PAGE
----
5. Now because intellectual habits, employed about the same general object, have no way to make them of different natures, but by their formal tendencies, and different manners of being affected with the same object; we are in order to the perfect division and assignation of the kinds of conscience, to consider the right conscience, either as it is sure, or as it is only confident, but not sure. For an erring conscience and the unerring are the same judge, and the same guide, as to the authority and persuasion, and as to the effect upon the person: but yet they differ infinitely in their rule; and the persons under their conduct differ as much in their state and condition. But our conscience is not a good guide unless we be truly informed, and know it. For if we be truly informed, and know it not, it is an uncertain and an imperfect guide. But if we be confident and yet deceived, the uncertainty and hesitation are taken off, but we are still very miserable. For we are like an erring traveller, who being out of the way, and thinking himself right, spurs his horse and runs full speed: he that comes behind, is nearer to his journey's end.

6. That therefore is the first kind of conscience, the right sure conscience; and this alone is fit to be our guide; but this alone is not our judge.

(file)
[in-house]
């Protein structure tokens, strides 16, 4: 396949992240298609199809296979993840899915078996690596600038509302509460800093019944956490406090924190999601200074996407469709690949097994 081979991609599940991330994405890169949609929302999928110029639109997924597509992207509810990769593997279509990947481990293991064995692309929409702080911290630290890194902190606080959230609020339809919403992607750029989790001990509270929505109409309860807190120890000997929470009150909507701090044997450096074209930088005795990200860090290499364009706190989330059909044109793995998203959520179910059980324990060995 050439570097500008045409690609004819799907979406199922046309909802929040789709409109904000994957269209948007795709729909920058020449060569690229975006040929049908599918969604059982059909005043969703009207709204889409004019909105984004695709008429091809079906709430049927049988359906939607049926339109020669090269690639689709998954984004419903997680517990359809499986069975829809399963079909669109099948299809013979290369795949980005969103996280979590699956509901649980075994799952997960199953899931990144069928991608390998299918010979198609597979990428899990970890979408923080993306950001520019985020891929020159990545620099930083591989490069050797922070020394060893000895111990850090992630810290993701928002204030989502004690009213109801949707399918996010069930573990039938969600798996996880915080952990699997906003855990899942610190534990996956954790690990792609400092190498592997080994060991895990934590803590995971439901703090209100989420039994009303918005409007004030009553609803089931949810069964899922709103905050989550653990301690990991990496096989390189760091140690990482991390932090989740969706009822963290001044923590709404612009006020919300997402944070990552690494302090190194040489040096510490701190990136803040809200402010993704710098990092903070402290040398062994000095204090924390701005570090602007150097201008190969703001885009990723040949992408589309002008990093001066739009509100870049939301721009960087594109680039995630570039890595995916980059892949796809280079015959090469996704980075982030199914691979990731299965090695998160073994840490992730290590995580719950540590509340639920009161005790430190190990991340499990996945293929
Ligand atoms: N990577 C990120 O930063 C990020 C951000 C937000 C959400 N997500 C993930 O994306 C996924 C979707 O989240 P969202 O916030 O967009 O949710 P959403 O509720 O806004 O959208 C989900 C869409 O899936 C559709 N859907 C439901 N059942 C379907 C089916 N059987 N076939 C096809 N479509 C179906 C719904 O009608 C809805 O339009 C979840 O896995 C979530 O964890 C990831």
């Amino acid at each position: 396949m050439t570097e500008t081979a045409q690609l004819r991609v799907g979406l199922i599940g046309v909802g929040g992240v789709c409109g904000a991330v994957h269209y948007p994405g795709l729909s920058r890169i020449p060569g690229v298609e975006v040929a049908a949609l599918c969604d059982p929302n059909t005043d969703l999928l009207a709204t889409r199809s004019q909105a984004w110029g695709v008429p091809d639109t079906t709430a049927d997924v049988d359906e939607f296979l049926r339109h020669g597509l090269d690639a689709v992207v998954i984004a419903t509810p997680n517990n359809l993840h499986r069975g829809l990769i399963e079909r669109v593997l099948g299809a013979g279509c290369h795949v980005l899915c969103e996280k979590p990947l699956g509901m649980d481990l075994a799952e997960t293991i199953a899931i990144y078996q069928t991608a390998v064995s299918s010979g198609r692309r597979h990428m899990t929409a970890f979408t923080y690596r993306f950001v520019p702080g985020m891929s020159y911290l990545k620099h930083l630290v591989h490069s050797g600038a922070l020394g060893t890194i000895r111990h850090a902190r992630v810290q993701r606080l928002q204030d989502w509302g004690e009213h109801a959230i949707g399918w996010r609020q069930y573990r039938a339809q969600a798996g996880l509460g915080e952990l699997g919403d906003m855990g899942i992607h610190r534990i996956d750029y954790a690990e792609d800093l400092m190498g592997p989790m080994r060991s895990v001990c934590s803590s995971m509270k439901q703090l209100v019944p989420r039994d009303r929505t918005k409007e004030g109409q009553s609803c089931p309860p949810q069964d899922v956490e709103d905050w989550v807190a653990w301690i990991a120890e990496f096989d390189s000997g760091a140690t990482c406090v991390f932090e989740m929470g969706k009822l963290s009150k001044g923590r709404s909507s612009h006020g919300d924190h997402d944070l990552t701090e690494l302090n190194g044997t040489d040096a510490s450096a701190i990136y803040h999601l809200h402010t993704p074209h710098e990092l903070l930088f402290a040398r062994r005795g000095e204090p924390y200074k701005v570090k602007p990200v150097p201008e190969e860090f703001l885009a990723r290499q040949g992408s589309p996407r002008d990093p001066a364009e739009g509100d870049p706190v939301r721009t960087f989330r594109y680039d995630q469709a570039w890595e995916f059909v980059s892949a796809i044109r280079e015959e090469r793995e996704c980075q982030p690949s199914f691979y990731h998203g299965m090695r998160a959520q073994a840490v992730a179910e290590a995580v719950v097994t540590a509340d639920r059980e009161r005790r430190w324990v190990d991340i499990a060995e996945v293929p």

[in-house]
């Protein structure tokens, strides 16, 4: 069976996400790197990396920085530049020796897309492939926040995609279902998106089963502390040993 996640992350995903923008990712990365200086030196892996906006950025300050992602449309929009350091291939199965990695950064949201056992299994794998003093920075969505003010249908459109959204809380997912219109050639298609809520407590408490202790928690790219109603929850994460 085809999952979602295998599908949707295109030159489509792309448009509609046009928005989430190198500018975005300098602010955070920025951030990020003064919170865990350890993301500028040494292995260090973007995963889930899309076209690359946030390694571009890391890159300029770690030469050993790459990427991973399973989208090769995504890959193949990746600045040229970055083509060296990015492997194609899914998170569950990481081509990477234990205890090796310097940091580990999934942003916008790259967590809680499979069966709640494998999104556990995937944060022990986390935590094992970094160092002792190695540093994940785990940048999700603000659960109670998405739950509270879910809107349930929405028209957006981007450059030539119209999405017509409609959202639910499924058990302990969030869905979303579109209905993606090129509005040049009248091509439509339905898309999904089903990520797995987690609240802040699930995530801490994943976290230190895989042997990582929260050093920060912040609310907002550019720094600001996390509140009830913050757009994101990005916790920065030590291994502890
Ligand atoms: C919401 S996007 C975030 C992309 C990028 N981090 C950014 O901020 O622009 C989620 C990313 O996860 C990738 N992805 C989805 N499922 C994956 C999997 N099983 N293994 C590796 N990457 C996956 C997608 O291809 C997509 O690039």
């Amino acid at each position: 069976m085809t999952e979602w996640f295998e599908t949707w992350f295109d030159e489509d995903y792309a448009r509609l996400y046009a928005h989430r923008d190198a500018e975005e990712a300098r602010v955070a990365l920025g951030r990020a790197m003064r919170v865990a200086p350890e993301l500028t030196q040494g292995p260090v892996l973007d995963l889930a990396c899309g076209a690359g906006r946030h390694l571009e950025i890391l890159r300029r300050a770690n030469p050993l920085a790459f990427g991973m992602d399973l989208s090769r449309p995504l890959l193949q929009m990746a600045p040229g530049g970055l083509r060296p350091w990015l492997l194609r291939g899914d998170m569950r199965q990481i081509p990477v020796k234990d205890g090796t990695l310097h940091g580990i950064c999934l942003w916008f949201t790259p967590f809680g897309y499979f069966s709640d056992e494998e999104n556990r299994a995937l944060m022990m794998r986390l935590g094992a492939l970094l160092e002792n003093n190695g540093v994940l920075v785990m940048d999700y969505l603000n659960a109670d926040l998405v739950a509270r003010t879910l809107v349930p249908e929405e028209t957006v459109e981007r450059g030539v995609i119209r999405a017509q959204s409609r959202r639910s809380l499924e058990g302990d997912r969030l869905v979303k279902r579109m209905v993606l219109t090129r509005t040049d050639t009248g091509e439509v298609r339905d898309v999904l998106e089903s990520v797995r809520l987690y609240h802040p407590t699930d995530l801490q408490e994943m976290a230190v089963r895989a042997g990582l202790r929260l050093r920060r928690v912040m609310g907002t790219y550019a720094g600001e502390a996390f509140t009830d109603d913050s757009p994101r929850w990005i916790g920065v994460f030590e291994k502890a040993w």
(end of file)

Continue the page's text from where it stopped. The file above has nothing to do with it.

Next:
7. (2.) Opposite to this is the confident or erring conscience; that is, such which indeed is misinformed, but yet assents to its objects with the same confidence as does the right and sure; but yet upon differing grounds, motives, and inducements: which because they are always criminal, although the assent is peremptory and confident, yet the de

ception is voluntary and vicious in its cause; and therefore the present confidence cannot warrant the action, it only makes the sinuer bold. So that these two differ in their manner of entering into the assent; the one entering by the door, the other by the breaches of the wall: good will and bad, virtue and vice, duty and sin, keeping the several keys of the persuasion and consent.

8. This erring conscience I therefore affirm to be always voluntary and vicious in its principle, because all God's laws are plain in all matter of necessary duty: and when all men are to be guided, learned and unlearned, the rule is plain and easy, because it is necessary it should be so. But therefore if there happen any invincible ignorance, or involuntary deception, it is there where the rule is not plain; and then the matter is but probable, and then the conscience is according. And this makes the third kind of conscience, in respect of the different manner of being affected with the object.